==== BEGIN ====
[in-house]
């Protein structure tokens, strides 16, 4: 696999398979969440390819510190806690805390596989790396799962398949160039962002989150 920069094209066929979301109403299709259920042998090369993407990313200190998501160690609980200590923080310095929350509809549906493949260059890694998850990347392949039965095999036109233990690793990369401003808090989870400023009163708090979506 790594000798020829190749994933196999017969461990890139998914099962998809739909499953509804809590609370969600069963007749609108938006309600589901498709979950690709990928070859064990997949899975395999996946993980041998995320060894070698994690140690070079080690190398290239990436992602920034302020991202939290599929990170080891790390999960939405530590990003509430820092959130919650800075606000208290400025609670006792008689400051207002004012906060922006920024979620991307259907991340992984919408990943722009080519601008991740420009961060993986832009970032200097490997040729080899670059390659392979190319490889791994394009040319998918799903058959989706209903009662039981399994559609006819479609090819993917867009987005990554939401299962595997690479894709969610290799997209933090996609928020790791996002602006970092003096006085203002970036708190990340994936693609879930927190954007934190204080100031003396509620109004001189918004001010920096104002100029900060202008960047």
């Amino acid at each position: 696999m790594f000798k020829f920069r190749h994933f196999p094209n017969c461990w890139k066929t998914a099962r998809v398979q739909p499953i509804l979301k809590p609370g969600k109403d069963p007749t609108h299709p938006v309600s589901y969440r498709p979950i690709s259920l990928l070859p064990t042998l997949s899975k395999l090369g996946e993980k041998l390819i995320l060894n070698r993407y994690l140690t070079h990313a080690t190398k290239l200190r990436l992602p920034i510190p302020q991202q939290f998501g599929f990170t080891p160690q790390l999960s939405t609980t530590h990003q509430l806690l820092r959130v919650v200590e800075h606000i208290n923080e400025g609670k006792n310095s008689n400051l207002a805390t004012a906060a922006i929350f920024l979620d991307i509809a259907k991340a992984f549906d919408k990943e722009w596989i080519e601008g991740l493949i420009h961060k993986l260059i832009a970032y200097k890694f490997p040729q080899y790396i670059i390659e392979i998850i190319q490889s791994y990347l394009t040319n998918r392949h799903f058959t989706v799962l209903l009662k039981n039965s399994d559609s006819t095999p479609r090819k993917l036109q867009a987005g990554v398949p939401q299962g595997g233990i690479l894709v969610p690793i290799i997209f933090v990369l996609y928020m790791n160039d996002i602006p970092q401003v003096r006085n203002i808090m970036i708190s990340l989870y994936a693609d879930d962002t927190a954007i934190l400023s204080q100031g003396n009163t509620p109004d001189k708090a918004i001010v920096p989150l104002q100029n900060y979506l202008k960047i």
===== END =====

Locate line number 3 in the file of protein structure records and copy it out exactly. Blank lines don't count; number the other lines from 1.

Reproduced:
């Amino acid at each position: 696999m790594f000798k020829f920069r190749h994933f196999p094209n017969c461990w890139k066929t998914a099962r998809v398979q739909p499953i509804l979301k809590p609370g969600k109403d069963p007749t609108h299709p938006v309600s589901y969440r498709p979950i690709s259920l990928l070859p064990t042998l997949s899975k395999l090369g996946e993980k041998l390819i995320l060894n070698r993407y994690l140690t070079h990313a080690t190398k290239l200190r990436l992602p920034i510190p302020q991202q939290f998501g599929f990170t080891p160690q790390l999960s939405t609980t530590h990003q509430l806690l820092r959130v919650v200590e800075h606000i208290n923080e400025g609670k006792n310095s008689n400051l207002a805390t004012a906060a922006i929350f920024l979620d991307i509809a259907k991340a992984f549906d919408k990943e722009w596989i080519e601008g991740l493949i420009h961060k993986l260059i832009a970032y200097k890694f490997p040729q080899y790396i670059i390659e392979i998850i190319q490889s791994y990347l394009t040319n998918r392949h799903f058959t989706v799962l209903l009662k039981n039965s399994d559609s006819t095999p479609r090819k993917l036109q867009a987005g990554v398949p939401q299962g595997g233990i690479l894709v969610p690793i290799i997209f933090v990369l996609y928020m790791n160039d996002i602006p970092q401003v003096r006085n203002i808090m970036i708190s990340l989870y994936a693609d879930d962002t927190a954007i934190l400023s204080q100031g003396n009163t509620p109004d001189k708090a918004i001010v920096p989150l104002q100029n900060y979506l202008k960047i």